Proximity is one reason. Our hearing apparatus is designed to focus on sounds that are nearby rather than sounds that are far away. So snoring — coming as it does from the next pillow over — occupies more of our attention than a similar noise from down the street.
Snoring is also irregular. Unlike the white noise of a city or a river, snores happen sporadically, changing speed and intensity with the sleeper’s breath and position. You can’t lull yourself into a rhythm listening to it. Instead, the anticipation of when the next snore is coming makes you more anxious.
The wide variety of sounds produced by a snorer is also a problem. Most earplugs and noise filtration devices block out certain frequencies better than others, but snores can range from high-pitched wheezes to bearlike groans and growls — sometimes in the same breath.
The human airway is a powerful and gifted instrument.
What makes snoring so frustrating to treat is that it’s caused by a number of different and sometimes overlapping factors, from weight to intoxication to allergies. One of the most common for recurring snorers is obstructive sleep apnea.
When the upper airway is completely blocked, whether by excess weight, inflamed tonsils or some other cause, your diaphragm and chest have to struggle to force air through it and open it up again. That heavy breath is the source of snoring’s surprising volume.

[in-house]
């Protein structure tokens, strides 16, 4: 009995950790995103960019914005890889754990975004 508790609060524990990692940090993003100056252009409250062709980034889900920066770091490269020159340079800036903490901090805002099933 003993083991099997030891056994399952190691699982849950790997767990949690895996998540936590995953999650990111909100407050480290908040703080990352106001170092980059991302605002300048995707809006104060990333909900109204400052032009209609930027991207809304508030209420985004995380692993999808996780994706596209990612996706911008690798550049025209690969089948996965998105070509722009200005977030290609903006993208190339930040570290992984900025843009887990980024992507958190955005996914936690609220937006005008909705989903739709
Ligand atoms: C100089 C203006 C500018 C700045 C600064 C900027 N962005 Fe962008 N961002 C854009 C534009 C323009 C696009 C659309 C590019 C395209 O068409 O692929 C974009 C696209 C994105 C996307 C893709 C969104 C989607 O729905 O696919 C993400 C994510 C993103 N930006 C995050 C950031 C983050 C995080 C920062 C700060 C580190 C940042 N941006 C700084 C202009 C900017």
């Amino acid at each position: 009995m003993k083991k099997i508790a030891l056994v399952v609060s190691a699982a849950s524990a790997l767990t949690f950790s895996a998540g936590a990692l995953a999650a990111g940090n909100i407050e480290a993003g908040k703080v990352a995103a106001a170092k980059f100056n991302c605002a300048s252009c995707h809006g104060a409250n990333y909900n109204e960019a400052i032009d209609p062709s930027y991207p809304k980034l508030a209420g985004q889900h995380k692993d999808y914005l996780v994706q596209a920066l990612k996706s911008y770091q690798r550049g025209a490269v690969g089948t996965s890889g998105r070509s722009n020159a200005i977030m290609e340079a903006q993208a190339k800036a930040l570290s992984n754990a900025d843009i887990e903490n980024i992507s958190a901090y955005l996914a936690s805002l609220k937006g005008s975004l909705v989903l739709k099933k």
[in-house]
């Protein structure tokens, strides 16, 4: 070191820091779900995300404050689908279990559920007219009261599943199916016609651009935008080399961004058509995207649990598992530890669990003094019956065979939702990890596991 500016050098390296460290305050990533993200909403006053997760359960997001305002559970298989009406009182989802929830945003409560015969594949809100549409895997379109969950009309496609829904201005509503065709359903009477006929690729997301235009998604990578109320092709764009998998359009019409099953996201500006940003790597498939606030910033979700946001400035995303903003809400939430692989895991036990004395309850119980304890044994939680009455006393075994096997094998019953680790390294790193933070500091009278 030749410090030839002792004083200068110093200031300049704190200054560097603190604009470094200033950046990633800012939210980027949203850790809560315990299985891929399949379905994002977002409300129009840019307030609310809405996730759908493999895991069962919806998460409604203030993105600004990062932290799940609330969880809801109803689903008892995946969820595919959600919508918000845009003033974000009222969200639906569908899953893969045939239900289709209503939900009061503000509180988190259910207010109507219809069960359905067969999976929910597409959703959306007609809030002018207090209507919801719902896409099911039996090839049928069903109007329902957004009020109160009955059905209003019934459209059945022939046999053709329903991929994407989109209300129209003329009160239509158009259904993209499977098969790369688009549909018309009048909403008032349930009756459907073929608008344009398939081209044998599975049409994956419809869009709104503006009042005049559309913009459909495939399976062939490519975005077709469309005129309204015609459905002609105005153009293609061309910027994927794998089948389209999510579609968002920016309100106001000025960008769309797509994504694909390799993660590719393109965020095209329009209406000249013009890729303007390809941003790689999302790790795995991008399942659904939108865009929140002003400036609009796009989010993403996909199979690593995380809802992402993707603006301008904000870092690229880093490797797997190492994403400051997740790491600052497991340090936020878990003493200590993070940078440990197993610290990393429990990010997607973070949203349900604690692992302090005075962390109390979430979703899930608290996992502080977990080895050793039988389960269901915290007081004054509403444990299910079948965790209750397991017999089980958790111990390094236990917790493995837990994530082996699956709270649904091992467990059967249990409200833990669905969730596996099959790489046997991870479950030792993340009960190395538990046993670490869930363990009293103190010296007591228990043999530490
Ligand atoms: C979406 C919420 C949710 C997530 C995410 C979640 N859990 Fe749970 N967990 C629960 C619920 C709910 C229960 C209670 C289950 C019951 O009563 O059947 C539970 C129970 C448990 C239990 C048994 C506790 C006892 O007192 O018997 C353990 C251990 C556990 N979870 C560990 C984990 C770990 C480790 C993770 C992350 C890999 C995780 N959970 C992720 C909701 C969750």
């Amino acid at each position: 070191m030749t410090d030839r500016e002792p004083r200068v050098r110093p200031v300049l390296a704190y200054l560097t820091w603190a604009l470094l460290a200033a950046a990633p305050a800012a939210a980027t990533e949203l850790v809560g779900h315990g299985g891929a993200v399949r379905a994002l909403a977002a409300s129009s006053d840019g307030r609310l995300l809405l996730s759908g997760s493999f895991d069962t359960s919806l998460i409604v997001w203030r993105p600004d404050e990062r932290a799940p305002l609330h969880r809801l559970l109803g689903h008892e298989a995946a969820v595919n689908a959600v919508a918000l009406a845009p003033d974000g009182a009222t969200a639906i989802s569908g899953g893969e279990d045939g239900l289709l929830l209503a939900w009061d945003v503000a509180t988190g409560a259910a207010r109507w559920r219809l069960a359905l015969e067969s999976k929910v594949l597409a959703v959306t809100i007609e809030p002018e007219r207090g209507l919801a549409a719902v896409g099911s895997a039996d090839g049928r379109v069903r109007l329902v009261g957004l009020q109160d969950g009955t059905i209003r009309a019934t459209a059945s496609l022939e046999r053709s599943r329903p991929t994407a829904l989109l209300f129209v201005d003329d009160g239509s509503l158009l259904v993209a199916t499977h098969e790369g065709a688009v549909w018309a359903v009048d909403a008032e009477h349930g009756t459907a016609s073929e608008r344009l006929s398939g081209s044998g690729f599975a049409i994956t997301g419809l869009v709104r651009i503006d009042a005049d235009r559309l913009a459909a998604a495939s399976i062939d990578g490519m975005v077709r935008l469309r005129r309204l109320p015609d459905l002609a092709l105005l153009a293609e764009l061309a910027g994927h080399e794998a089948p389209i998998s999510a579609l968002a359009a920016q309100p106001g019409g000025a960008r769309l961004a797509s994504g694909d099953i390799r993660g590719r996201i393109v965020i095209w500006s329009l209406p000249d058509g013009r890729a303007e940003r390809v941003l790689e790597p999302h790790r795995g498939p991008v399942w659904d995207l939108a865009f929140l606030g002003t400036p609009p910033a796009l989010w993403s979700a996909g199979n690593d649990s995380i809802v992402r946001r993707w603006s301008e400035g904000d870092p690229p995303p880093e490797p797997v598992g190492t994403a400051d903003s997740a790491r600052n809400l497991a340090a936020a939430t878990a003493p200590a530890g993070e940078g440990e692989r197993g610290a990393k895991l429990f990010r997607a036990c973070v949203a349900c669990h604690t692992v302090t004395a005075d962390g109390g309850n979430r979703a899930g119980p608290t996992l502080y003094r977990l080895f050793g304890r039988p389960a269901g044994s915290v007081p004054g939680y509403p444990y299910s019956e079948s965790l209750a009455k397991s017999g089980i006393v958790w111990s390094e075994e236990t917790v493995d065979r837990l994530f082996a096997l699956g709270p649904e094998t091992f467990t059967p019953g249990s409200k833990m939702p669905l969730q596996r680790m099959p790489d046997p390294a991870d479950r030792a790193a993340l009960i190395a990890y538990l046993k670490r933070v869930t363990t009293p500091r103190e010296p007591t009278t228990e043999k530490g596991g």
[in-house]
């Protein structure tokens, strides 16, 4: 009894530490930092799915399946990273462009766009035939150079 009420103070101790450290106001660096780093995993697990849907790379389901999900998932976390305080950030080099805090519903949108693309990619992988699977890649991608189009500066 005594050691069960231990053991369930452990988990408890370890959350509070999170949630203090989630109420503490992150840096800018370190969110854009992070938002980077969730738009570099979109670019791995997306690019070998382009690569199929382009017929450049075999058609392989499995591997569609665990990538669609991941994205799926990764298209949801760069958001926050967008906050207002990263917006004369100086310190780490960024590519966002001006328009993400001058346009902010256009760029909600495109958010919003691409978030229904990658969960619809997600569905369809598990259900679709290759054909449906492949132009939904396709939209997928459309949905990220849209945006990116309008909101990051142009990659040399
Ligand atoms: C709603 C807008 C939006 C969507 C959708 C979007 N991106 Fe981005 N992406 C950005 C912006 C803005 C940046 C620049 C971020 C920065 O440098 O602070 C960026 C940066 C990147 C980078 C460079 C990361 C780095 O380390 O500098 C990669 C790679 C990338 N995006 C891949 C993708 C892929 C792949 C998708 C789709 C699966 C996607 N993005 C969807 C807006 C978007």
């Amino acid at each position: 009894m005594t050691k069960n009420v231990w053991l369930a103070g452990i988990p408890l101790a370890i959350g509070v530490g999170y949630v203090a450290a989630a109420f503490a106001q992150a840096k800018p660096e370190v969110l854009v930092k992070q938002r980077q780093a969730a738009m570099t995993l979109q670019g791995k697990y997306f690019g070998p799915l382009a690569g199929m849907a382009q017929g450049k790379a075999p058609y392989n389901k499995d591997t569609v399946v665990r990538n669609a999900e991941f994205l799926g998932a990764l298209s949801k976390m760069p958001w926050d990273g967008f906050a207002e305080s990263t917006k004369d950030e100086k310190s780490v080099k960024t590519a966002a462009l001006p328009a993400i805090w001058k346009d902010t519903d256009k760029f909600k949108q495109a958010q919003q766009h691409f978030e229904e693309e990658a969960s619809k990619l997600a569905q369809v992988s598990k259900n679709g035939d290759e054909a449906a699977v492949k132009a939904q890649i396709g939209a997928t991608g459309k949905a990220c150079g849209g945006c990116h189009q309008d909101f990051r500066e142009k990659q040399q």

Avoiding alcohol and sleeping pills can help prevent sleep apnea, as can losing weight. Dentists can also fit snorers with plastic inserts that keep their mouths open at night. If those don’t work, many sufferers find relief by using a CPAP machine, a sort of oxygen mask that you wear while you sleep that forces continuous air through your breathing passages.
In extreme cases, there are even devices implanted in the chest that deliver electric pulses to the nerves in your neck, commanding them to keep the airways open.
But the irritation you feel when your partner snores might be partly on you. Misophonia, also known as “sound rage,” is a mental condition that causes irrational anger in 15–20% of the population when they hear certain sounds — like chewing, whistling, or… snoring. Fifteen to 20% is a lot, so when you overlap those numbers with the percentage of people who snore, sparks start to fly.
Why do we snore, though? You would think that millennia of evolution would have weeded out this undesirable trait. One theory is that, way back in the day, snoring was a defense mechanism against predators — when you snore, you’re easier to wake from slumber, and the noise warns any animals that a potentially dangerous human is present.
Since we don’t have raccoons trying to steal our nuts and berries anymore, that warning sign isn’t really needed. Instead, it’s a cacophonous relic of a simpler time that is keeping people awake night after night.